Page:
JSC interview and appointment
Moseneke, as the country's Acting Chief Justice pending a permanent appointment, chaired the Judicial Service Commission (JSC) when it interviewed Mogoeng to determine his suitability. Mogoeng was prickly throughout, having to apologize to Moseneke at one point for lashing out at one of his questions. This, and his unconvincing answers to his critics, hardly quelled the public's concerns about his judicial temperament.
Despite all this, Mogoeng's appointment was recommended by the JSC and confirmed by President Zuma on 8 September 2011. The JSC's decision to appoint Mogoeng, despite his myriad critics, coupled with the partisan conduct of the JSC's political appointees during his interview, suggested to some that the JSC had been captured by political interests.
Criticism of Mogoeng's suitability, and of his close ties with the Zuma administration, have continued since. He has been dubbed "the Chief Justice who doesn't write".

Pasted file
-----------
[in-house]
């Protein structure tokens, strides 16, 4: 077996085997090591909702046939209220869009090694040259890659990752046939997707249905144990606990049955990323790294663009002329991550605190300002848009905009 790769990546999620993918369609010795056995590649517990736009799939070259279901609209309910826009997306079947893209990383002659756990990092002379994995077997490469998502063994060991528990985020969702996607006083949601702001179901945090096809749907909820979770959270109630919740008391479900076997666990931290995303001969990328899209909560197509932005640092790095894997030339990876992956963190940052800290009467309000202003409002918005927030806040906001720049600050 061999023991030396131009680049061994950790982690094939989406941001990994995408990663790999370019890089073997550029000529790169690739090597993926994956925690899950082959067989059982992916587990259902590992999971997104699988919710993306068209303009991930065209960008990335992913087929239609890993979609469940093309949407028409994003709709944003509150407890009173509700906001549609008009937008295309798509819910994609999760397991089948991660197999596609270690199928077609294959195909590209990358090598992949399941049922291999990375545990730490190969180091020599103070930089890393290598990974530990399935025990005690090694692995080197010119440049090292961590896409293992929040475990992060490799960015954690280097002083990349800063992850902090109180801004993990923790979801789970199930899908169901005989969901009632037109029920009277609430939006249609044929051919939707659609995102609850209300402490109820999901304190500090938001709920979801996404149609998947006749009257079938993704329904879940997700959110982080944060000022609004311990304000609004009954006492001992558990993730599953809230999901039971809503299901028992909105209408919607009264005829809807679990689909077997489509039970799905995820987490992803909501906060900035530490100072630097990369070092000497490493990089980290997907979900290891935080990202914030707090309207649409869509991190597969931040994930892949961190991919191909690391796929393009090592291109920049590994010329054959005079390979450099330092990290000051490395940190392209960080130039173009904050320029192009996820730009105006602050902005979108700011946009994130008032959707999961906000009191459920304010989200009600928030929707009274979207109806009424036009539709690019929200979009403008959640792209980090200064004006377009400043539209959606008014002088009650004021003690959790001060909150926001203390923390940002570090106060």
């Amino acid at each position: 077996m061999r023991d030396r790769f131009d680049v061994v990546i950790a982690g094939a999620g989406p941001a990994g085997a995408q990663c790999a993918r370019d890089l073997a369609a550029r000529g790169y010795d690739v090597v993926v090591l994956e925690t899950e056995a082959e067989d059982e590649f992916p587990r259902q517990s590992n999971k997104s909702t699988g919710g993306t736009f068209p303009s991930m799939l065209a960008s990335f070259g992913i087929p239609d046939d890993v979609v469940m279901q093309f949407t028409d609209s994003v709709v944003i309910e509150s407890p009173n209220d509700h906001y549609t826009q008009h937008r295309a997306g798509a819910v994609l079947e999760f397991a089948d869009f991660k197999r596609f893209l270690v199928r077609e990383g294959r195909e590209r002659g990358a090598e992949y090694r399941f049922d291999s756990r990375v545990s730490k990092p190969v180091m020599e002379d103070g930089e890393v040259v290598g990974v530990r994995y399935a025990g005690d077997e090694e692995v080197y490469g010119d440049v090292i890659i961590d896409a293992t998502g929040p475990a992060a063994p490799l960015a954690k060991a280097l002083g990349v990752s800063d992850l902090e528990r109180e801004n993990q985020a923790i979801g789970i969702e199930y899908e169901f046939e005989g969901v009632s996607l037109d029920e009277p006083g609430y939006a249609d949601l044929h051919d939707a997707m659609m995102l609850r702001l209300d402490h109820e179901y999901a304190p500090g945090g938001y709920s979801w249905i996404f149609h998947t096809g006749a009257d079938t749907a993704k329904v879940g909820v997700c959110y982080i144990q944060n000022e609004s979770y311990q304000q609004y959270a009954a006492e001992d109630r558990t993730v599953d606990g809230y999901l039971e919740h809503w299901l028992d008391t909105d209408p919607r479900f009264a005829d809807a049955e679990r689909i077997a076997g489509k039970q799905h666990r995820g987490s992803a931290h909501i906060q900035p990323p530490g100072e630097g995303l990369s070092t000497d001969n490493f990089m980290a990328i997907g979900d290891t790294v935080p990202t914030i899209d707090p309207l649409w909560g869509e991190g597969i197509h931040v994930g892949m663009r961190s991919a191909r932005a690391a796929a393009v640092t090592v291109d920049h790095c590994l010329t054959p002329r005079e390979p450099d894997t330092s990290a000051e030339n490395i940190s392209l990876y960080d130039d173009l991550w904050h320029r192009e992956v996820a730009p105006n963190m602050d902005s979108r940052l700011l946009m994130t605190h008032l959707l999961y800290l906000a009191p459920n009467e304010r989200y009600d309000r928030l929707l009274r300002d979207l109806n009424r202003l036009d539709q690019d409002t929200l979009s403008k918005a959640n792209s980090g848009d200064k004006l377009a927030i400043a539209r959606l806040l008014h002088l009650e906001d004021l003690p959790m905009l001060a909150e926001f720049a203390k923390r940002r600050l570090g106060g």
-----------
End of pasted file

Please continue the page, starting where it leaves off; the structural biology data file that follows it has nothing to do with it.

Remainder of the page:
Mogoeng is a lay preacher in the Pentecostal Winners' Chapel. He attributed the criticism over his nomination and appointment to his Christian faith. But in Mogoeng's view, stated at his JSC interview, God wanted him to be Chief Justice.
Concern about Mogoeng's religious conservatism did not abate during his tenure. In March 2012 he was publicly criticised for requesting judges to attend a leadership conference hosted by Christian evangelist John C. Maxwell, raising concerns about the separation of church and judiciary. And in May 2014 he gave a speech at Stellenbosch University arguing that religion should infuse the law to a greater extent, "starting with the Constitution". He quoted liberally from the Bible, compared the three branches of government to the Holy Trinity and railed against social evils like "fornication". Mogoeng's speech sparked a media furore, in response to which he sought to offer clarification. The resulting press conference seemed to confirm rather than allay the media's fears. And Mogoeng's religious fulminations have also found their way into his judgments: in McBride, for example, he railed against the use of "foul language" and South Africa's "being denuded of moral standards", and cited the Bible.
|Chief Justice of South Africa
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- Le Roux and Others v Dey (2011) ZACC 4; 2011 (3) SA 274 (CC); 2011 (6) BCLR 577 (CC).